As I type these words I’m currently sitting on a Singapore Air Suites Class flight that retails for $10,455.
Yes, you read that price right.
Hold on one second, let me take a photo:
Any moment now, my appetizer course is due to arrive which is made up of lobster, caviar, and is served with a side of Vodka.
When asked if I wanted Krug or Dom Perignon after boarding, I did what any sensible person would do: I asked for a glass of each. Then I washed it down with a glass of Blue Label.
And I still have 15 hours of fly time left.
Over the last 7 years the number of bucket list experiences I’ve ticked off has increasingly gone up.
Before this flight I had a personalized tour of the island of Islay in Scotland where I was treated to some of the most rare whiskey on Earth.
I played some of the most exclusive golf clubs in the world, and also played the most famous of them all, The Old Course at St. Andrews.
And now here I am on the most indulgent and lavish flight I could ever have imagined.
But why brag about this?
To make a point.
I’m no different than anyone else, but there’s one thing I’ve done repeatedly that has led to such amazing experiences, and that’s what we’re going to talk about in today’s post.
In this post you’re going to learn my biggest secret for actually accomplishing things on your bucket list in 2017, and other tips for showing you how to do more cool stuff in life.
How to Actually Cross Items Off Your Bucket List in 2017
About two months ago I realized I’d have to book a flight from Bangkok to Portland after traveling for a month on a round-the-world trip.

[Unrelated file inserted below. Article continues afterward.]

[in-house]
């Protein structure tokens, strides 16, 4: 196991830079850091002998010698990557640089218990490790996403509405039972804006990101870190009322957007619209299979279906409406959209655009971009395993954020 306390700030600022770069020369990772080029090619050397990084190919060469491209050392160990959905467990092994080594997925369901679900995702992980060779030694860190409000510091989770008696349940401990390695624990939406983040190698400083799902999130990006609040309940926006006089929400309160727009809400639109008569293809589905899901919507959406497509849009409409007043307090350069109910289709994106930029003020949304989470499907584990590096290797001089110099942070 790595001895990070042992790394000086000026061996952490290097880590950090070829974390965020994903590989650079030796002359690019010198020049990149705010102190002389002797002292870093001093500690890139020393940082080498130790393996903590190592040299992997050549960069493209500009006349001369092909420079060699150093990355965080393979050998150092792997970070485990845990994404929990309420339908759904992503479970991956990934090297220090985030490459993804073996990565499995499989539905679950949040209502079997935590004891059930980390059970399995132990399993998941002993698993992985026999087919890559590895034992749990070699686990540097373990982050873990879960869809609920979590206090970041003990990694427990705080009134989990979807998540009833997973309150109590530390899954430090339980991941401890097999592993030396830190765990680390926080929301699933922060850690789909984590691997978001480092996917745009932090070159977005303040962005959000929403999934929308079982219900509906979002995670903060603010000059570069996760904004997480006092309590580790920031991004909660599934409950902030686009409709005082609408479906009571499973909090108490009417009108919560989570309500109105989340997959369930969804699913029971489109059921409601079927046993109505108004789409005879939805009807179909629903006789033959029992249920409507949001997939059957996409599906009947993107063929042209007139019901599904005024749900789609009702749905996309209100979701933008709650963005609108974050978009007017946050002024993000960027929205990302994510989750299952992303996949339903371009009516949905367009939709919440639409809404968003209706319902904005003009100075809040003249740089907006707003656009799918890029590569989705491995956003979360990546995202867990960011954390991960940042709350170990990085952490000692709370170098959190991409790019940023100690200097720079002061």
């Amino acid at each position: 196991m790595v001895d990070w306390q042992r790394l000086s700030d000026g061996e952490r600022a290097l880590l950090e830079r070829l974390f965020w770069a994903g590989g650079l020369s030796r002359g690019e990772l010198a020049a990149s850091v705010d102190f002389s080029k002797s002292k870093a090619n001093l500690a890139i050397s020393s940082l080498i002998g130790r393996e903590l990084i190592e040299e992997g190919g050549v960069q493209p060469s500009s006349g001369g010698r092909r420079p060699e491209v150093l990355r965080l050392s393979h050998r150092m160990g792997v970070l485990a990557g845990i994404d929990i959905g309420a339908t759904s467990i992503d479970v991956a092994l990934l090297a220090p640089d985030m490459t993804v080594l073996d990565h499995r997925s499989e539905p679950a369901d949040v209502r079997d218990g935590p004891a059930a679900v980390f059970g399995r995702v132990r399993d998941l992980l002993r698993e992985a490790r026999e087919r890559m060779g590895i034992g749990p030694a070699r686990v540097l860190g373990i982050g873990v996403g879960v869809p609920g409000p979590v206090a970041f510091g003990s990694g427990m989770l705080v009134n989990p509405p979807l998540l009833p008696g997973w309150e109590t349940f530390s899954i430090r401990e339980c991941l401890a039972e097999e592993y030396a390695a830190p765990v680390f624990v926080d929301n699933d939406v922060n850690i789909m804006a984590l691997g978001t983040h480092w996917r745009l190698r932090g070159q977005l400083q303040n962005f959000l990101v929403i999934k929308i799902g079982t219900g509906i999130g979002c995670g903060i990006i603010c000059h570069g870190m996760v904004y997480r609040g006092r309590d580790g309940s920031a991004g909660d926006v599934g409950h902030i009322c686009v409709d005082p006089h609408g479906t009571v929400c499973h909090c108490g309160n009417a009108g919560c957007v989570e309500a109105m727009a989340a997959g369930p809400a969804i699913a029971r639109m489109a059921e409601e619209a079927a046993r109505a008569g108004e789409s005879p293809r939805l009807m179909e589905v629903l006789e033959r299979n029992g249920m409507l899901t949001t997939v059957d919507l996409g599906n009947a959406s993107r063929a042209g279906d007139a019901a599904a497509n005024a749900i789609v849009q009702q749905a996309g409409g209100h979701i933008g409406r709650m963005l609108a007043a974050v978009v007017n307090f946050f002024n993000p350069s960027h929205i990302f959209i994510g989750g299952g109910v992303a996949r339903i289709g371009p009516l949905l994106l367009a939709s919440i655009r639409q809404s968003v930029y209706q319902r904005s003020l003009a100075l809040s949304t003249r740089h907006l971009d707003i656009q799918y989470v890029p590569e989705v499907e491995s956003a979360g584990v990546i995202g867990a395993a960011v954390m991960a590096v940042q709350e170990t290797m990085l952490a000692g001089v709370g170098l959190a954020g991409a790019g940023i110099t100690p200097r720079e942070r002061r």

Naturally I started looking at my airline miles to see what the options were, and decided I wanted to try and do something, well, memorable.
A Suites Class flight on Singapore Air is one of the most sought after tickets in the world, and despite the astronomically high retail price ($10,455 to be exact), the experience can be downright affordable with the help of airline miles.
So I began telling people I wanted to take a Suites Class flight.
I talked all about the wonders of travel hacking, and how cool it would be to have your own little compartment with doors you could close.
I talked about it more than I probably should have, but by doing so it allowed me to do one very important thing: actually book the ticket.
And that’s the secret.
The more I talk about and joke about the big things I want to do, the more they actually come true.
Getting Custom Wedding Suits Made in Vietnam
For two years my wife Tate and I joked about what a cool story it would be if we flew to Saigon to get custom suits made for my groomsmen for our wedding.
18 months later I’m flying from Orlando to Hong Kong to meet her on a work trip before proceeding to Vietnam for a week.
Final price? Less than $100 a suit.
Playing the World’s Best Golf Courses
A couple years ago, I started telling people I wanted to play the top 100 golf courses in the world, and at the time I’d played exactly…zero.
But I talked about it a lot. One trip led to another trip, followed by invitations from people all over the world that wanted to help me on my journey.
I’m now a third of the way to my goal.
This hasn’t just been a recent thing either.
Quitting My Job and Moving to Thailand
Back in 2009 I started a website where I basically told everyone for months that I wanted to leave my job and travel – even though I had no earthly idea how I’d work up the balls to do it.
8 months later I was on a flight bound for Bangkok.
Just got back and look at the archives from May-September of 2009. I was clueless, but I kept saying I wanted to make a change. Then I finally did.